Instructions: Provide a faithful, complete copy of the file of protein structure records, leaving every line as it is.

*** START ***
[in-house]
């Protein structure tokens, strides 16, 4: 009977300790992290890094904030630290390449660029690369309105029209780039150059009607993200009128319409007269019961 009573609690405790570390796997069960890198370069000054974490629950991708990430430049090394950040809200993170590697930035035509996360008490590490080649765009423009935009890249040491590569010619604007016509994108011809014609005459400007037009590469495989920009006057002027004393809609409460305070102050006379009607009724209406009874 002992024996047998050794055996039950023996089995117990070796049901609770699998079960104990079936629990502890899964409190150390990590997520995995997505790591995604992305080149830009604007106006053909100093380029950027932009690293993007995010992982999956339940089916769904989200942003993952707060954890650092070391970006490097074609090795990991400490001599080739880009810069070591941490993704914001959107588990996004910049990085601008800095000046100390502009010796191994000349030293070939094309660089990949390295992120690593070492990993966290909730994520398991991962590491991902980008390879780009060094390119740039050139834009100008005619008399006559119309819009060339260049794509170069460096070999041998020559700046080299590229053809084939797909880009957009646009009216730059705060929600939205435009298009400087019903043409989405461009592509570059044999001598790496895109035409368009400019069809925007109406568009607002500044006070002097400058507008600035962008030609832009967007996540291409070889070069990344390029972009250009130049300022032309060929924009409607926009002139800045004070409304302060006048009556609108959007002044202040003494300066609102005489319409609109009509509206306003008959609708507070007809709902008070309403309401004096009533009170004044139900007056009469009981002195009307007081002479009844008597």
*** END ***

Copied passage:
[in-house]
């Protein structure tokens, strides 16, 4: 009977300790992290890094904030630290390449660029690369309105029209780039150059009607993200009128319409007269019961 009573609690405790570390796997069960890198370069000054974490629950991708990430430049090394950040809200993170590697930035035509996360008490590490080649765009423009935009890249040491590569010619604007016509994108011809014609005459400007037009590469495989920009006057002027004393809609409460305070102050006379009607009724209406009874 002992024996047998050794055996039950023996089995117990070796049901609770699998079960104990079936629990502890899964409190150390990590997520995995997505790591995604992305080149830009604007106006053909100093380029950027932009690293993007995010992982999956339940089916769904989200942003993952707060954890650092070391970006490097074609090795990991400490001599080739880009810069070591941490993704914001959107588990996004910049990085601008800095000046100390502009010796191994000349030293070939094309660089990949390295992120690593070492990993966290909730994520398991991962590491991902980008390879780009060094390119740039050139834009100008005619008399006559119309819009060339260049794509170069460096070999041998020559700046080299590229053809084939797909880009957009646009009216730059705060929600939205435009298009400087019903043409989405461009592509570059044999001598790496895109035409368009400019069809925007109406568009607002500044006070002097400058507008600035962008030609832009967007996540291409070889070069990344390029972009250009130049300022032309060929924009409607926009002139800045004070409304302060006048009556609108959007002044202040003494300066609102005489319409609109009509509206306003008959609708507070007809709902008070309403309401004096009533009170004044139900007056009469009981002195009307007081002479009844008597």